There's no denying the past five years have been tough for Corning shareholders.
After all, Corning stock plummeted then rose with the broader market after the crash in 2009, stagnated over the next few years as prices and demand for LCD substrates waned, then continued falling as fickle investors lost their patience with the 162-year-old company:
Even so, the cash-rich business still managed to remain solidly profitable all the while, and seemed determined to reward long-term investors through its huge share repurchase programs and a steady dividend.
In fact, those are a few reasons I recently singled out Corning stock as an investment anyone could be content to own for the next 50 years. In addition, I wrote at the time:
Corning takes pride in its ability to innovate through continued research and development and survive no matter what technological revolutions come its way. Sure enough, Corning CEO Wendell Weeks is often maligned by Wall Street for his stubborn refusal to manage the company around quarterly results.
But the question still remained: How much longer would investors need to wait until Corning stock finally turned around?
Turning the corner
As it turns out, CEO Weeks thinks it already has.
Speaking at the company's annual meeting earlier this week, Weeks said he believes Corning's strong performance over the past two quarters is proof that "we have successfully formed bottom and are beginning to march up." Then he went on to elaborate with this reminder:
In 162 years, Corning has been through recessions, depressions, world wars, industry meltdowns, and numerous evolutions driven by changing markets. Corning is no stranger to tough times, and the leadership team has worked hard to ensure that the company is stronger than any challenge we face."
Keeping in mind Weeks' aforementioned notorious refusal to manage around earnings, then, I'm inclined to trust the man when he says Corning stock has turned the corner.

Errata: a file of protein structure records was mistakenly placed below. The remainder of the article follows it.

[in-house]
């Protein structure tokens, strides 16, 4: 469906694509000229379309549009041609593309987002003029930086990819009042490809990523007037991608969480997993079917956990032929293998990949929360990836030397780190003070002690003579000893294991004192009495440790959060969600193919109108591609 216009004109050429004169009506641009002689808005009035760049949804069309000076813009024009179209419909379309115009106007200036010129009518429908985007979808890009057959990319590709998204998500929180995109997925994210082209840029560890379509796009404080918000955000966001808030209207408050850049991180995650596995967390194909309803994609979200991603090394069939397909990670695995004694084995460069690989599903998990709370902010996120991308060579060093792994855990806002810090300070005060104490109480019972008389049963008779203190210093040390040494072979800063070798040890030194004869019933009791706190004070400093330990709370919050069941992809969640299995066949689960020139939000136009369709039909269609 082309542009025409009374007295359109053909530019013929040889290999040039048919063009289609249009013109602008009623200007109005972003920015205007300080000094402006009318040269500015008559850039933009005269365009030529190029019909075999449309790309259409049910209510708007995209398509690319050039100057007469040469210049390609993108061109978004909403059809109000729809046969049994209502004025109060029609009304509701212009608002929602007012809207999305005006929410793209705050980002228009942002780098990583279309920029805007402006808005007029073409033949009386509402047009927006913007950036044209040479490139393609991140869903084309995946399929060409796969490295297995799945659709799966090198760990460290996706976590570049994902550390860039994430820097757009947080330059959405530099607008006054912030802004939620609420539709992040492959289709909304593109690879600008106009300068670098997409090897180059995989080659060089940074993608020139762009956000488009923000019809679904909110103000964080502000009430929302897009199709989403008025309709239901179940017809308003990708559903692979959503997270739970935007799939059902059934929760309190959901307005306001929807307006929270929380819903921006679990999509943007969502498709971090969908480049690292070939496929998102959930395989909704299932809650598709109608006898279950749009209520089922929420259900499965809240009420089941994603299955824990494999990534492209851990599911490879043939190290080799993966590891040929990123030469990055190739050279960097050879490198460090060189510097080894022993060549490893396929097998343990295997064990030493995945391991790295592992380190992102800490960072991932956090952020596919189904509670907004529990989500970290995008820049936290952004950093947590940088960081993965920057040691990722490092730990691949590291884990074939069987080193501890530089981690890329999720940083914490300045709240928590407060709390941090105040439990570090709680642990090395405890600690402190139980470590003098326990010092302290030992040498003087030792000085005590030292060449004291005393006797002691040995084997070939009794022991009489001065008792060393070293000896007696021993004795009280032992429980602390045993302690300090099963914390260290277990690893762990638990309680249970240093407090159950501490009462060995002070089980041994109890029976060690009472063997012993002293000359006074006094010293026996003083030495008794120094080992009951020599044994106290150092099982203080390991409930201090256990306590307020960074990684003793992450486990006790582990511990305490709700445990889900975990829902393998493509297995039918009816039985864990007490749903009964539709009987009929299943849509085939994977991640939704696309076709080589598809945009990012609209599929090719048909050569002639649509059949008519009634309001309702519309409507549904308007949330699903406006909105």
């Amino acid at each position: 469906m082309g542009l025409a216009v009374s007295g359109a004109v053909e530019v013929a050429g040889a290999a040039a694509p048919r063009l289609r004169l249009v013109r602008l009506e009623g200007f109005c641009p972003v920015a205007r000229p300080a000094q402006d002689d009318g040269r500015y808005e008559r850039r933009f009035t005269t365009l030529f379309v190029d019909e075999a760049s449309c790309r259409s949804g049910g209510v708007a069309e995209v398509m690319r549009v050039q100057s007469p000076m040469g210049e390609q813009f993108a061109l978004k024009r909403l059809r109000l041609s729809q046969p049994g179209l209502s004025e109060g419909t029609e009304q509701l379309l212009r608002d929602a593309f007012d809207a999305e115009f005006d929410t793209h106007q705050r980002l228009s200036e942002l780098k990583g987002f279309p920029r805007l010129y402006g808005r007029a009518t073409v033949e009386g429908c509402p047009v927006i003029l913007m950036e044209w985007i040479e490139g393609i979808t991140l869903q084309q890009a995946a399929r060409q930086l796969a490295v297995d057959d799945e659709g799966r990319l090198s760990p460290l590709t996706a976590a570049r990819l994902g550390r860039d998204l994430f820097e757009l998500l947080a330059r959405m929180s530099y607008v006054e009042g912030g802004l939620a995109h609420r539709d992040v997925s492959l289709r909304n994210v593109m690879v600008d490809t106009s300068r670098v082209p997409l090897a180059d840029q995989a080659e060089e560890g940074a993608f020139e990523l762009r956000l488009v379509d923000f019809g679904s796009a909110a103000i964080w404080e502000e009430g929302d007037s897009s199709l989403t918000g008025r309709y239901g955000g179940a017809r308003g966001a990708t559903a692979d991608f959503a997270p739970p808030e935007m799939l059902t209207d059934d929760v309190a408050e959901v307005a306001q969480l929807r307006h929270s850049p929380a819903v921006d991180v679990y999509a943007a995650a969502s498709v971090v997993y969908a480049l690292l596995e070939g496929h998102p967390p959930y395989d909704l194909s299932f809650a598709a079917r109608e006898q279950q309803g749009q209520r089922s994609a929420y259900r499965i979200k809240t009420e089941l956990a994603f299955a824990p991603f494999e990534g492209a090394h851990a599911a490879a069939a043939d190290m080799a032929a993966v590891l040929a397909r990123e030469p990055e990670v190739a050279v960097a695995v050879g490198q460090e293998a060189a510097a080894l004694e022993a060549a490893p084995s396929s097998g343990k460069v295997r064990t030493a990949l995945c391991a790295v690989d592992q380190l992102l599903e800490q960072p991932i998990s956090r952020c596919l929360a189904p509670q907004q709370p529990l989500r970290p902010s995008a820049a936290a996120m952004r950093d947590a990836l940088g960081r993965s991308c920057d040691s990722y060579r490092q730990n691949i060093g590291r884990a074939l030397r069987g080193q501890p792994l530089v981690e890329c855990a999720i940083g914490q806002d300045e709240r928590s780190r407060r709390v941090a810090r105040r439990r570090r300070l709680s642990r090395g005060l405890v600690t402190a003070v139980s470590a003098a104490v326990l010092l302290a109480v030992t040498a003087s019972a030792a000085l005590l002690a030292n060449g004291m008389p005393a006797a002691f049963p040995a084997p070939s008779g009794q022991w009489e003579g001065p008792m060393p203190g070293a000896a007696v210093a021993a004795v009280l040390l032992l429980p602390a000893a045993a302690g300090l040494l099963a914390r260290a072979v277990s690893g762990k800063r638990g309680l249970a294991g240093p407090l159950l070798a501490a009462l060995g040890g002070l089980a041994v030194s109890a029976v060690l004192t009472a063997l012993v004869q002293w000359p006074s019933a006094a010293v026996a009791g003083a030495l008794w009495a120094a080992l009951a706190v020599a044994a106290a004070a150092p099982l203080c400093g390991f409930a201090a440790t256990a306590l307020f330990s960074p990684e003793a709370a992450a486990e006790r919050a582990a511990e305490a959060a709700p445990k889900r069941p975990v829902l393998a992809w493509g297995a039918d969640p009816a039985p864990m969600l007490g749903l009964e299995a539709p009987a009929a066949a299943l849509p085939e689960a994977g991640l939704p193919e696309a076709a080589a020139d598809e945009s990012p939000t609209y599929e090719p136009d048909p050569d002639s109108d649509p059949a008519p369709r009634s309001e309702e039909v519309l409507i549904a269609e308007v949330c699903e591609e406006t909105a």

When all was said and done in the first quarter of 2013, Corning managed to achieve sales of $1.81 billion with non-GAAP earnings per share of $0.30. While revenue fell short of analysts' estimates of $1.96 billion, the company was significantly more profitable than expected considering those same analysts were looking for earnings of just $0.24 per share.
Going forward in Q2, Corning stated that it should continue to benefit from stable LCD glass share, with price declines continuing to decelerate, while Telecommunications sales should improve by about 20% sequentially from the first quarter. What's more, Specialty Materials sales should also improve sequentially in the 15% to 20% range thanks to increased demand for Corning's Gorilla Glass, and the Life Sciences segment will see sales increase by a whopping 35% to 40% year over year from Corning's recent acquisition of Discovery Labware.
Management also told investors to expect equity earnings from Dow Corning's silicones business to rise 20% year over year in the second quarter.
Finally, and perhaps best of all, Corning once again increased its quarterly dividend by a penny to $0.10 per share and authorized a new share repurchase program to allow them to buy back up to $2 billion in Corning stock by the end of next year.
Foolish final thoughts
Thankfully, investors Wednesday took note that Corning's business seems to be firing on all cylinders and drove the price up 5% by the end of the day.
Despite the pop, however, I'm convinced Corning stock has plenty more room to run over the long term.
However, if you'd still like to learn more about Corning, check this brand-new premium research report. In it, our analyst walks through Corning's business as well as the key opportunities and risks facing it today. Click here to claim your copy.
The article At Long Last, Is This the Turning Point for Corning Stock? originally appeared on Fool.com.Fool contributor Steve Symington has no position in any stocks mentioned. The Motley Fool recommends and owns shares of Corning. Try any of our Foolish newsletter services free for 30 days. We Fools don't all hold the same opinions, but we all believe that considering a diverse range of insights makes us better investors. The Motley Fool has a disclosure policy.
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